As to the matter of modern France, it would not really count if the banlieu immigrants, in revolt among the depressed suburbs of northern Paris and elsewhere, had lost their religion. Their physical appearance would be enough to trigger hatred and suspicion among the natives. In a sense, Camus could not speak to them in the mass, only as individuals. He knew poverty in Algiers but he sought redemption in sensuality (“catching my breathing with the world’s tumultuous sighs”) and that’s a personal thing. In various places he denied being an existentialist, but it is difficult to see how his beliefs and ideas could appeal to the masses, especially those under immediate threat of intimidation, hopelessness and violence, except in terms of the group as a collection of individuals, always a slow, if not impossible, process of conversion. But he also recognised that rebellion was not just an individual act. The rebel, he wrote, believes there is “a common good more important than his own destiny” and that there are “rights more important than himself.” Rebellion is exercised in the name of “certain values which are still indeterminate but which he (the rebel) feels are common to himself and to all men.” On the other hand, it would have been interesting to know what he would have said to an oppressed people finding their consolation and political solution in organised and militant religion.

In La Peste, Camus wrote about humanity’s living cheek by jowl with pestilential death, as all of us are doing, notwithstanding lockdown lift. Death and its proximity, in connoting a sense of the absurd, was a subject that had existential meaning for him. Every school student of French is taught to interpret Camus’s plague as a political metaphor for nazism. But several commentators have re-clothed the metaphor to describe, say, the empty promises of the West, and their sometimes deadly pursuit by refugees in slum camps at the city’s edge and on leaking, overcrowded boats. Today, La Peste takes us back to the real; to the hidden narrator Rieux as a doctor, an expert, fighting literal, not metaphoric, contagion. That coronavirus has begun spreading among the serried masses of the dispossessed and destitute, a category of humankind with which Camus would have sympathised, makes for a powerfully reinforced image. It may be that Covid-19, in its indiscriminate rampage through societies both stable and in flux and through their hierarchies, will eventually bring us to an experiential sense of similarity and the realisation that what we share is greater than what divides us. But, for sure, fleeing the plague of armed conflict and seeking the benefits of Western capitalism – not so much pandemical as endemical – the helpless and newly-rootless will discover that, as ever, the well-off are immune from vicissitudes and the poor almost certain to succumb.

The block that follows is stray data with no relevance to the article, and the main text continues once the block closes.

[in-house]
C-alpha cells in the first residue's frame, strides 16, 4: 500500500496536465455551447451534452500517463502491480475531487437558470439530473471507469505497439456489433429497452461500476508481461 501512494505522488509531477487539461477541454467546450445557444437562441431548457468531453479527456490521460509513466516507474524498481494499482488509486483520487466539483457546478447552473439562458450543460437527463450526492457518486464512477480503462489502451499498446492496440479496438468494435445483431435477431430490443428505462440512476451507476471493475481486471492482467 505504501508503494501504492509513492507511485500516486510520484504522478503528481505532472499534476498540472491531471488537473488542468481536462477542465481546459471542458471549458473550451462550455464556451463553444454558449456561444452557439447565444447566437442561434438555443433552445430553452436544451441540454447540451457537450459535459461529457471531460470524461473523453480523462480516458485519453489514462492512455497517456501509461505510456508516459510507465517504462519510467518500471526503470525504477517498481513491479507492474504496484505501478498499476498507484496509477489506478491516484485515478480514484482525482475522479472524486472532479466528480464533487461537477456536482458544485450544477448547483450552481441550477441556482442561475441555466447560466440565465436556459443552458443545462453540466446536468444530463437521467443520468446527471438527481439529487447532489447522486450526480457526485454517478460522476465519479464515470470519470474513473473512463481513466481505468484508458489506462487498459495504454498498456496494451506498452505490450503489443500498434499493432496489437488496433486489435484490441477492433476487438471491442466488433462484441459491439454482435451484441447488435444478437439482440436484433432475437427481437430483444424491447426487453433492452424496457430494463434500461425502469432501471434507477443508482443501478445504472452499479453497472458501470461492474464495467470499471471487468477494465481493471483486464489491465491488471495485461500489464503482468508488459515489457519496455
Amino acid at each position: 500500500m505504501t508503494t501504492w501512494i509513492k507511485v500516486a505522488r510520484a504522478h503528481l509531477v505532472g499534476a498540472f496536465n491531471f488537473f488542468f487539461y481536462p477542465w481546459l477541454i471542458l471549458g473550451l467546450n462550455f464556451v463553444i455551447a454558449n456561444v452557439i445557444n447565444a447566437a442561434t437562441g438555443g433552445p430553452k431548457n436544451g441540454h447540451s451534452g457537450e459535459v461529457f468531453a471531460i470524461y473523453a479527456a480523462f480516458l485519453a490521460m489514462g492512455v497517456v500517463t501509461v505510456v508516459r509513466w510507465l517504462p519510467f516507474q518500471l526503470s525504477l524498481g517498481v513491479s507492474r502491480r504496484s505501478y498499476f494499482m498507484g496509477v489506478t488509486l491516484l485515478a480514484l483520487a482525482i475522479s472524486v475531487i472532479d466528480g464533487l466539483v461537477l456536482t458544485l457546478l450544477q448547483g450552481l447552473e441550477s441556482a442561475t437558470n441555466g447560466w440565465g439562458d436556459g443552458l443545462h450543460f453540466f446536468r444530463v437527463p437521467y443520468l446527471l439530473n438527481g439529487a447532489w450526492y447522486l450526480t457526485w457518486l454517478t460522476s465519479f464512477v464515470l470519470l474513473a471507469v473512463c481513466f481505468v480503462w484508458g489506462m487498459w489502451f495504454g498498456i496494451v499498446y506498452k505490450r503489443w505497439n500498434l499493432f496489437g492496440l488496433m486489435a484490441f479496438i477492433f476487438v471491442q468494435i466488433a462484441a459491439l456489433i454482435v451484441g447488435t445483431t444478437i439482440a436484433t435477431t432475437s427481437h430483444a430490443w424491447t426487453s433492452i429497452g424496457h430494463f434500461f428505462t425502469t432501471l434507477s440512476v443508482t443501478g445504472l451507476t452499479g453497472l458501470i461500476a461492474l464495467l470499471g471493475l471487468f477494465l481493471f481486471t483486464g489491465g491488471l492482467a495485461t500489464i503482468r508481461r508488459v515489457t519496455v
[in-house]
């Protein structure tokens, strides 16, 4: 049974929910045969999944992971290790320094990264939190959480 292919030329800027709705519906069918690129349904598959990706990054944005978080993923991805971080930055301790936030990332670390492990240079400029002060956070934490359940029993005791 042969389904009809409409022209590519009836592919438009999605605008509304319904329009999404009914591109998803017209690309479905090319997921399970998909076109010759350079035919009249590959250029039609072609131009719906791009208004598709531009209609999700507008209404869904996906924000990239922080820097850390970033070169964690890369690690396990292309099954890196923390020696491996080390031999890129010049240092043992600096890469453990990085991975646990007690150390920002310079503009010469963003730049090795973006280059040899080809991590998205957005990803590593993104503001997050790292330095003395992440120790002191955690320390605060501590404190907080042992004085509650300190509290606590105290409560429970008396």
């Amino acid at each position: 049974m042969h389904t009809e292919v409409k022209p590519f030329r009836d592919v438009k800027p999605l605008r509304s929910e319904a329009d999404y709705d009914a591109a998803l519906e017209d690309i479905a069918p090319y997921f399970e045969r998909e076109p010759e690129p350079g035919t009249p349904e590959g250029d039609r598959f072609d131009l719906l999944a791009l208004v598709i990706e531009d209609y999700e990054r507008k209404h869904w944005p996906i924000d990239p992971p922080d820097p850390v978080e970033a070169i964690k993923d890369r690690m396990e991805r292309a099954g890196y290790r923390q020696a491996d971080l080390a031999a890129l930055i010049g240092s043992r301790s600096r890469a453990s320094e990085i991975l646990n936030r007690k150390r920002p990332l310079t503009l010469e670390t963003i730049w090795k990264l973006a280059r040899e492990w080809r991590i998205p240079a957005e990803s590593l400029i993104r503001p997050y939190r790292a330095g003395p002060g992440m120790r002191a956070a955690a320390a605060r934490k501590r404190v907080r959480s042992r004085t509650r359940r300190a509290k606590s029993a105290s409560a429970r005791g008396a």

If you enjoyed Nigel Jarrett’s article on Camus, you might like be interested in reading James Fountain’s reflections on ‘The Plague’ in his article, Misfortune is impossible to predict.

About the contributor

Nigel Jarrett won the Rhys Davies award for short fiction and the Templar Shorts award. His story collection, Funderland, was warmly reviewed in the Independent, the Guardian, and elsewhere. He's written a novel, a poetry collection, and two further collections of short fiction. In 2019, Templar published A Gloucester Trilogy.